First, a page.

<link.h>.)  Here is the definition for x86-32:

       unsigned int la_i86_gnu_pltexit(Elf32_Sym *sym, unsigned int ndx,
                        uintptr_t *refcook, uintptr_t *defcook,
                        const La_i86_regs *inregs, La_i86_retval *outregs,
                        const char *symname);

       This function is called when a  PLT  entry,  made  between  two  shared
       objects  that  have been marked for binding notification, returns.  The
       function is called just before control returns to the caller of the PLT
       entry.

       The sym, ndx, refcook, defcook, and symname are as for la_symbind*().

       The  inregs  argument  points  to  a  structure  (defined  in <link.h>)
       containing the values of registers used for the call to this PLT entry.
       The  outregs  argument  points  to  a  structure  (defined in <link.h>)
       containing return values for the call to this PLT entry.  These  values
       can  be  modified by the caller, and the changes will be visible to the
       caller of the PLT entry.

       In the current GNU implementation, the return value of la_pltexit()  is
       ignored.

CONFORMING TO

       This  API  is  non-standard,  but  very  similar  to  the  Solaris API,
       described in the Solaris Linker and Libraries  Guide,  in  the  chapter
       Runtime Linker Auditing Interface.

NOTES

       Note the following differences from the Solaris dynamic linker auditing
       API:

       *  The Solaris la_objfilter() interface is not  supported  by  the  GNU
          implementation.

       *  The Solaris la_symbind32() and la_pltexit() functions do not provide
          a symname argument.

       *  The Solaris  la_pltexit()  function  does  not  provide  inregs  and
          outregs  arguments  (but  does  provide  a  retval argument with the
          function return value).

EXAMPLE

       #include <link.h>
       #include <stdio.h>

       unsigned int
       la_version(unsigned int version)
       {
           printf("la_version(): %d\n", version);

           return version;
       }

       char *
       la_objsearch(const char *name, uintptr_t *cookie, unsigned int flag)
       {
           printf("la_objsearch(): name = %s; cookie = %x", name, cookie);
           printf("; flag = %s\n",
                   (flag == LA_SER_ORIG) ?    "LA_SER_ORIG" :
                   (flag == LA_SER_LIBPATH) ? "LA_SER_LIBPATH" :
                   (flag == LA_SER_RUNPATH) ? "LA_SER_RUNPATH" :
                   (flag == LA_SER_DEFAULT) ? "LA_SER_DEFAULT" :
                   (flag == LA_SER_CONFIG) ?  "LA_SER_CONFIG" :
                   (flag == LA_SER_SECURE) ?  "LA_SER_SECURE" :
                   "???");

           return name;
       }

       void
       la_activity (uintptr_t *cookie, unsigned int flag)
       {
           printf("la_activity(): cookie = %x; flag = %s\n", cookie,
                   (flag == LA_ACT_CONSISTENT) ? "LA_ACT_CONSISTENT" :
                   (flag == LA_ACT_ADD) ?        "LA_ACT_ADD" :
                   (flag == LA_ACT_DELETE) ?     "LA_ACT_DELETE" :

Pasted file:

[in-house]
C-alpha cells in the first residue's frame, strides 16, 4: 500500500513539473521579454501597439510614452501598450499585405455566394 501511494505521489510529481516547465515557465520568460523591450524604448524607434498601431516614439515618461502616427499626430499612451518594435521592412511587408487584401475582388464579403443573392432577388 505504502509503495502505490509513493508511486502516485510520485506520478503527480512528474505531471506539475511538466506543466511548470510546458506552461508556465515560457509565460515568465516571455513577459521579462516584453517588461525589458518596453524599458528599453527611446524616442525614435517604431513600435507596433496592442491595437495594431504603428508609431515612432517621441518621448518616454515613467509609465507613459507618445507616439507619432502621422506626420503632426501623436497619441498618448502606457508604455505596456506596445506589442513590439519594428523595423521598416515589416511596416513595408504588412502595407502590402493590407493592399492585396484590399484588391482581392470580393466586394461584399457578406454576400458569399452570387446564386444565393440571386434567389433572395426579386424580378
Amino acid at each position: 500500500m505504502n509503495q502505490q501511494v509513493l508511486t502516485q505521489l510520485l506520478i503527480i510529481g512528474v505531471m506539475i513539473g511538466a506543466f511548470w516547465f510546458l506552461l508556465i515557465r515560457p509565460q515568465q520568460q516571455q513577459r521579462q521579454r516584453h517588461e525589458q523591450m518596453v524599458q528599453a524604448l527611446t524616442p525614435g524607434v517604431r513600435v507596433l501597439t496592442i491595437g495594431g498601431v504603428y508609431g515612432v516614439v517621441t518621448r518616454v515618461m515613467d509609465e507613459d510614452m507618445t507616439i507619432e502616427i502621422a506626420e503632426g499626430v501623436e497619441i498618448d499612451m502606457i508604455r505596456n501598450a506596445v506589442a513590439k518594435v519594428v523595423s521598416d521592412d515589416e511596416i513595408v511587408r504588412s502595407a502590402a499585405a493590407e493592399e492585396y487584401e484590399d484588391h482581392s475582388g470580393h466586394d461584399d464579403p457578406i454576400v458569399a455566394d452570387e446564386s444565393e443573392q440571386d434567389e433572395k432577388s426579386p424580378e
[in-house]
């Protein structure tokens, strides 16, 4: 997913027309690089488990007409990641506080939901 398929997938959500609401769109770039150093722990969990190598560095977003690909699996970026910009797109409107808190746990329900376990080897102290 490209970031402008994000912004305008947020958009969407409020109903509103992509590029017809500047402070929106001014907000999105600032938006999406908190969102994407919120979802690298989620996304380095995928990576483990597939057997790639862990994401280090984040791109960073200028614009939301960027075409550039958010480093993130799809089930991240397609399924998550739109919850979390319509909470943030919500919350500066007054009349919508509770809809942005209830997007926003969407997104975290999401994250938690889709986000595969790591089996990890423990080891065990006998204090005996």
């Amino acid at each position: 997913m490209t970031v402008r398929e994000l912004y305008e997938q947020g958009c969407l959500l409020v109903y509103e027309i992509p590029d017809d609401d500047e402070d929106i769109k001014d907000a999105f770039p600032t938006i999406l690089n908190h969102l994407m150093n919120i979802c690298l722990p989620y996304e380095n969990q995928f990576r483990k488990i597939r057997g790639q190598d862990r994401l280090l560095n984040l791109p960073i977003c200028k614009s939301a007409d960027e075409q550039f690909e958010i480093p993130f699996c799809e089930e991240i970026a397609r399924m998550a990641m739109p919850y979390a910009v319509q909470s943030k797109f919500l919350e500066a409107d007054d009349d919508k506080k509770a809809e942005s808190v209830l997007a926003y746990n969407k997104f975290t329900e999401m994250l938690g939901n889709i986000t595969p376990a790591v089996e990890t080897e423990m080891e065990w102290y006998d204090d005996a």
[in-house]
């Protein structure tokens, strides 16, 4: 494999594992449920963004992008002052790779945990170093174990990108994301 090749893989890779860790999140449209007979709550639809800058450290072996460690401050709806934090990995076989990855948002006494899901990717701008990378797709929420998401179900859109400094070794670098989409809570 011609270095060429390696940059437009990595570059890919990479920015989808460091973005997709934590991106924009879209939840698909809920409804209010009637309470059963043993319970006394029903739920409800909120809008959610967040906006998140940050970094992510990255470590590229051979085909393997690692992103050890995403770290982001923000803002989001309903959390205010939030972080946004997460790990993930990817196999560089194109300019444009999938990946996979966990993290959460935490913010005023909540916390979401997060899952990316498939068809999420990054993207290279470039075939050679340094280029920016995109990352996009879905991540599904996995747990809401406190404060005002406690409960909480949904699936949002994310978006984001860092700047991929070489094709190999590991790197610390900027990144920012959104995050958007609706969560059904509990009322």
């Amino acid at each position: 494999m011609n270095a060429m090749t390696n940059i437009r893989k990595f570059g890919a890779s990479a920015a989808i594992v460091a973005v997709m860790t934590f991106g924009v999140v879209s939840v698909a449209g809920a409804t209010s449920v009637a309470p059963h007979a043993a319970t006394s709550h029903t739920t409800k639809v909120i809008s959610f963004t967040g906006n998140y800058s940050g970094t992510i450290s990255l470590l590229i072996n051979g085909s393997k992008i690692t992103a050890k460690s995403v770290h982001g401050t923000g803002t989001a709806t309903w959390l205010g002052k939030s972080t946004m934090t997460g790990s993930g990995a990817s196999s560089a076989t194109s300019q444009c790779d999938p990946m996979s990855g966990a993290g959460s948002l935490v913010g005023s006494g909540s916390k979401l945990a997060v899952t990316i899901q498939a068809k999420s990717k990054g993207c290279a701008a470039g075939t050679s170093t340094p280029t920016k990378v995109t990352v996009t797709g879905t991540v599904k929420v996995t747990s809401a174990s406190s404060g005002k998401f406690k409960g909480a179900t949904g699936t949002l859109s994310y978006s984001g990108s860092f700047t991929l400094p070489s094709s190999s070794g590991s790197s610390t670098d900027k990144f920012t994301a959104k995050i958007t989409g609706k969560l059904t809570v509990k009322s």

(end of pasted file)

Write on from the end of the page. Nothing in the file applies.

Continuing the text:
"???");
       }

       unsigned int
       la_objopen(struct link_map *map, Lmid_t lmid, uintptr_t *cookie)
       {
           printf("la_objopen(): loading \"%s\"; lmid = %s; cookie=%x\n",
                   map->l_name,
                   (lmid == LM_ID_BASE) ?  "LM_ID_BASE" :
                   (lmid == LM_ID_NEWLM) ? "LM_ID_NEWLM" :
                   "???",
                   cookie);

           return LA_FLG_BINDTO | LA_FLG_BINDFROM;
       }

       unsigned int
       la_objclose (uintptr_t *cookie)
       {
           printf("la_objclose(): %x\n", cookie);

           return 0;
       }

       void
       la_preinit(uintptr_t *cookie)
       {
           printf("la_preinit(): %x\n", cookie);
       }

       uintptr_t
       la_symbind32(Elf32_Sym *sym, unsigned int ndx, uintptr_t *refcook,
               uintptr_t *defcook, unsigned int *flags, const char *symname)
       {
           printf("la_symbind32(): symname = %s; sym->st_value = %p\n",
                   symname, sym->st_value);
           printf("        ndx = %d; flags = 0x%x", ndx, *flags);
           printf("; refcook = %x; defcook = %x\n", refcook, defcook);

           return sym->st_value;
       }

       uintptr_t
       la_symbind64(Elf64_Sym *sym, unsigned int ndx, uintptr_t *refcook,
               uintptr_t *defcook, unsigned int *flags, const char *symname)
       {
           printf("la_symbind64(): symname = %s; sym->st_value = %p\n",
                   symname, sym->st_value);
           printf("        ndx = %d; flags = 0x%x", ndx, *flags);
           printf("; refcook = %x; defcook = %x\n", refcook, defcook);

           return sym->st_value;
       }

       Elf32_Addr
       la_i86_gnu_pltenter(Elf32_Sym *sym, unsigned int ndx,
               uintptr_t *refcook, uintptr_t *defcook, La_i86_regs *regs,
               unsigned int *flags, const char *symname, long int *framesizep)
       {
           printf("la_i86_gnu_pltenter(): %s (%p)\n", symname, sym->st_value);

           return sym->st_value;
       }

BUGS

       In glibc versions up to and include 2.9, specifying more than one audit
       library  in  LD_AUDIT  results in a run-time crash.  This is reportedly
       fixed in glibc 2.10.

SEE ALSO

       ldd(1), dlopen(3), ld.so(8), ldconfig(8)

COLOPHON

       This page is part of release 3.21 of the Linux  man-pages  project.   A
       description  of  the project, and information about reporting bugs, can
       be found at http://www.kernel.org/doc/man-pages/.